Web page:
“For a guy who hasn’t shown much and to get $5.5 million is pretty strong from the Big Ten. You can’t do that in the Pac-12,” Mitchell said. “You are not going to be able to bring in these top coaching prospects. It is baffling to me why USC and UCLA can not bet better. I don’t care what you say, is that you have to have your marquee programs be good.”
The problem with the Pac-12 is that they need to top teams to carry the league. Even when Utah was in the mix this past year and were in the College Football Playoff race there was still doubt. The league is not deep enough to have less-brand teams carry the league. The SEC can have non-Alabama teams like Tennessee, Florida, Auburn or others lead the conference and the respect is there.
That is what the Pac-12 is missing, according to Unrivaled.
Tucker’s Parting Jab At CU
It is not just the big programs being good but it is the commitment to football itself within the Pac-12. In Tucker’s introductory press conference with Michigan State, he took a shot, inadvertently or not, at Colorado for what that program has to offer within its football team.
“Leaving Colorado was probably the toughest thing that I have ever done in my career, in my life, actually,” Tucker said. “But this is the right time for me to be here … The commitment is here. The resources are here, the want to and the leadership is here.”
One area that stands out is the number of analysts that teams have. Take a look at Michigan State as they have four which is one more than Colorado but going to the extreme there is LSU who has 12.
Those things can add up and the $20-plus million and more revenue gap is catching up to the Pac-12. If these other schools can hire more analysts then they are hiring even more behind the scenes people in the training or nutritional staff and other support staff to assist the football program.
The Pac-12 brings in a lot of money but they are at the tail end of the Power 5 leagues and do use it to build amazing facilities, so don’t feel too bad for these schools.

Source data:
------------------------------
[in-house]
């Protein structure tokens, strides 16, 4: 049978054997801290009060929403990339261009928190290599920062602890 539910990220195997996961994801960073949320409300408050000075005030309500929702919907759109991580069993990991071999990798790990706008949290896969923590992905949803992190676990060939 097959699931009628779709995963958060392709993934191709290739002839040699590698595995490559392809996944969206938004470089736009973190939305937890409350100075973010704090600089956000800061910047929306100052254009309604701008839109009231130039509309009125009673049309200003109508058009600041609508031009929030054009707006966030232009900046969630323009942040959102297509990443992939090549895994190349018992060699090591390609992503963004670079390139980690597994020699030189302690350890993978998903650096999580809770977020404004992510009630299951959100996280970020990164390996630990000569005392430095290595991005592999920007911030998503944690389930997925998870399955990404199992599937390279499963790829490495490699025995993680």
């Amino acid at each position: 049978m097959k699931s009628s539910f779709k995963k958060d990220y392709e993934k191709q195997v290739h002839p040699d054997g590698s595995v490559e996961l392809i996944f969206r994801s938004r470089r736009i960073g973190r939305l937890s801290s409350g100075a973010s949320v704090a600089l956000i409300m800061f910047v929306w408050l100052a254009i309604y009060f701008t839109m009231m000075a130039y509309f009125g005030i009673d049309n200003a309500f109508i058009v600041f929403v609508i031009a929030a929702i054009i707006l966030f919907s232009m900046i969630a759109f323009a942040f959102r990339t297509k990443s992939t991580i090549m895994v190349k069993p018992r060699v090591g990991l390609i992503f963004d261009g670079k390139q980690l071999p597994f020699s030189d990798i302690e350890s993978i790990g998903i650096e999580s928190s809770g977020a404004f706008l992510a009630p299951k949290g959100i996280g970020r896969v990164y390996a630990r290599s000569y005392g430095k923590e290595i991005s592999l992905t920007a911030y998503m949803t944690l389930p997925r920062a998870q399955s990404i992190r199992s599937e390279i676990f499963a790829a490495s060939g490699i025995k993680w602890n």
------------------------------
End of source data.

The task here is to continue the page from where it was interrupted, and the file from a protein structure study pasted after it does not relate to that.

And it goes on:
The gamble commissioner Larry Scott had for owning 100 percent of the Pac-12 Network has failed, so that money is less than projected. Playing late night games does not help and something the league can not really change too much – maybe going to a slate of 12 p.m. ET kicks could help.
That lack of exposure with game-times and few people having Pac-12 Network cuts into not just media rights revenue but merchandise and team gear. Not being able to see these teams play limits new fans and that can snowball into not selling less gear by not being able to bring in new fans. The next step is not having similar facilities to the other Power 5 leagues and coaches’ pay.
It is not as if the facilities at programs in the Pac-12 are lacking but compared to the SEC or Big Ten they are a step or two behind. Some of that is how they spend the money that comes in whether it be for new locker rooms or a football-only facility.
There is also the argument about more things to do on the West Coast, which is true in some places, but one fairly simple fix could be is to bring in high-profile coaches and up the assistant salary pool to have the best coaches in the Pac-12. The commitment just seems to be a step or two behind a good number of other Power 5 schools.
It used to be cyclical for the Pac-12 but those cycles are starting to become a trend and some league-wide changes need to be made to have this league compete more often on the national stage.